Going Gluten Free- What does it really mean?

 

Have you just started a Gluten Free Challenge?glutenfree

Are you wondering where to start and how to go about it?

Let’s start with what is gluten and where it can be hiding.

Gluten is a protein found in wheat, barley, rye, kamut, spelt, couscous, triticale, and bulgur. Today’s statistics report that one in three people have some form of intolerance or food allergy and one in 133 are Celiac.

Going gluten free does not simply mean avoiding bread. It is a whole way of live, beginning with reading labels on everything.

Some products that you would never think of may contain gluten so always start by reading labels. Let your pharmacist know that you need to avoid gluten as some medications and supplements contain gluten. Toothpaste, shampoos and makeup may contain gluten. Instant coffee, soy sauce, spices can all contain trace amounts of gluten. Here is a list of names to watch for when shopping.

Hidden Gluten:

-Hydrolyzed Vegetable Protein (HVP), unless made from soy or corn flour or cereal products, unless made with pure rice flour, corn flour, potato flour, or soy flour

-Vegetable Protein unless made from soy or corn

-Malt or Malt Flavoring unless derived from corn

-Modified Starch or Modified Food Starch unless arrowroot, corn, potato, tapioca, wax maize, or maize is used

-Vegetable Gum unless vegetable gums are carob bean gum, locust bean gum, cellulose gum, guar gum, gum arabic, gum aracia, gum tragacanth, xanthan gum, or vegetable starch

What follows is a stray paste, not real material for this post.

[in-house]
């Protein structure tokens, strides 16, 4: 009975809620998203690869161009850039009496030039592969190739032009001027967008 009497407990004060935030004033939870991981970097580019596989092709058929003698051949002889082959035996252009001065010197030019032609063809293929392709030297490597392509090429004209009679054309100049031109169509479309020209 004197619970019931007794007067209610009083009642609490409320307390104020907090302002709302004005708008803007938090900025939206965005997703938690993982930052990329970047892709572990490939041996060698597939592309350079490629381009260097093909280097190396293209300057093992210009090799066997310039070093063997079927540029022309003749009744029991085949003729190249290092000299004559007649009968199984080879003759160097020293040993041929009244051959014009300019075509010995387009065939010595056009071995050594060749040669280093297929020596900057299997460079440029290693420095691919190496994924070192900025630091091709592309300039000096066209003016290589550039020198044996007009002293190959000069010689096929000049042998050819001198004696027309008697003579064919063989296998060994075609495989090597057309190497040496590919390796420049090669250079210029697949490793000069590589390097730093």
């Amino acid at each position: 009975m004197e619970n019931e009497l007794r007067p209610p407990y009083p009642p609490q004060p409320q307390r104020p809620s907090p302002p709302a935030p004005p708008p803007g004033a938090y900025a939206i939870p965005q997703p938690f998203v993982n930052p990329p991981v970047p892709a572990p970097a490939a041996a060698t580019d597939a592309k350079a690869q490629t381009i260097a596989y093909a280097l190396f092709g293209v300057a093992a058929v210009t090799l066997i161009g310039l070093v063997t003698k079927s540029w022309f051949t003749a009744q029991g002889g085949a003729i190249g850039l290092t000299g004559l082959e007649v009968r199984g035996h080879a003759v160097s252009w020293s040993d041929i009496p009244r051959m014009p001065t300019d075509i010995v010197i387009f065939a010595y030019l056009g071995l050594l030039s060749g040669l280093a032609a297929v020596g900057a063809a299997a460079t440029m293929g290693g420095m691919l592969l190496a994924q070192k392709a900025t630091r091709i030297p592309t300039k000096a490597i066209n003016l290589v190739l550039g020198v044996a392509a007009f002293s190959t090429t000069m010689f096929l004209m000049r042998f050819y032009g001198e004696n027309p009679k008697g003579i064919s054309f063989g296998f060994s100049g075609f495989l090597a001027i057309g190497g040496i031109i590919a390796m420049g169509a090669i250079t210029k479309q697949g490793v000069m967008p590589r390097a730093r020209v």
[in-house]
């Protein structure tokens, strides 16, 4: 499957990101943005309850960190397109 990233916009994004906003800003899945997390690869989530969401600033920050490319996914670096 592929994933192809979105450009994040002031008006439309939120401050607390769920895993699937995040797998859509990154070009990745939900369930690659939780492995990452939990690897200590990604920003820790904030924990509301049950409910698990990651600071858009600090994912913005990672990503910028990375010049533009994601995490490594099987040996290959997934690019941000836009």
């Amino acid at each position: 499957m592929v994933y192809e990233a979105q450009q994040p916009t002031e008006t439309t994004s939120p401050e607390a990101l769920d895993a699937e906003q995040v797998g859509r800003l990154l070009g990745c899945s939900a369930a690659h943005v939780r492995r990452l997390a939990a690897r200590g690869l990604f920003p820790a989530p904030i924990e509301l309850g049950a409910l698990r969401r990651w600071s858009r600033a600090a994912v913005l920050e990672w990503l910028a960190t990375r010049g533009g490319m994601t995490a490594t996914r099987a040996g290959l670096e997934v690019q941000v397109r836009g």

-Soy Sauce or Soy Sauce Solids unless you know they do not contain wheat –Tamari, is wheat free soy sauce

Any of the following words on food labels usually means that a grain containing gluten has been used; stabilizer, starch, flavouring, emulsifier, or hydrolyzed protein.

 

So now that you know what you cannot have, let’s talk about grains that you can have : Corn, quinoa, millet, amaranth, teff , buckwheat, and rice. You can also have arrowroot, tapioca, cassava, sorghum, chickpea and almond flour. All these make great substitutes when baking.

As a rule of thumb here are equivalents needed when replacing white or wheat flour in a recipe.

Flour Alternatives

1 cup wheat flour =    1 cup millet flour

1 cup cassava flour

3/4 cup brown rice flour

3/4 cup chickpea flour or other bean flour

1 cup quinoa or amaranth flour

1 cup sorghum flour

1 cup almond flour

For gluten free baking you can use a combination of chickpea flour and brown rice flour. I use 1/2 and 1/2 of each.  Or I combine chickpea flour, brown rice flour, tapioca flour, arrowroot flour, and potato starch with some baking soda. This is in descending order, in other words higher amounts of chickpea and brown rice flour than the others. This usually works well. For more information on how to substitute in baking check out my cookbook, Finally… Food I Can Eat.

Thickeners

1 tbsp flour = 1 ½ tbsp arrowroot

½ tbsp cornstarch

1 tbsp tapioca flour

1 tbsp potato starch

You may wish to sign up for my 21-Day Gluten, Dairy, Sugar Free Online Challenge- find out more by clicking here.

If this has helped you, please  share it with a friend.

 

 

 

 

 

About the Author

Written by: Shirley Plant
Shirley Plant is a nutritionist and the author of Finally… Food I Can Eat, a dietary guide and cookbook for people with food allergies, and those looking for healthy, tasty recipes. Shirley offers dietary counselling and menu planning through Delicious Alternatives.

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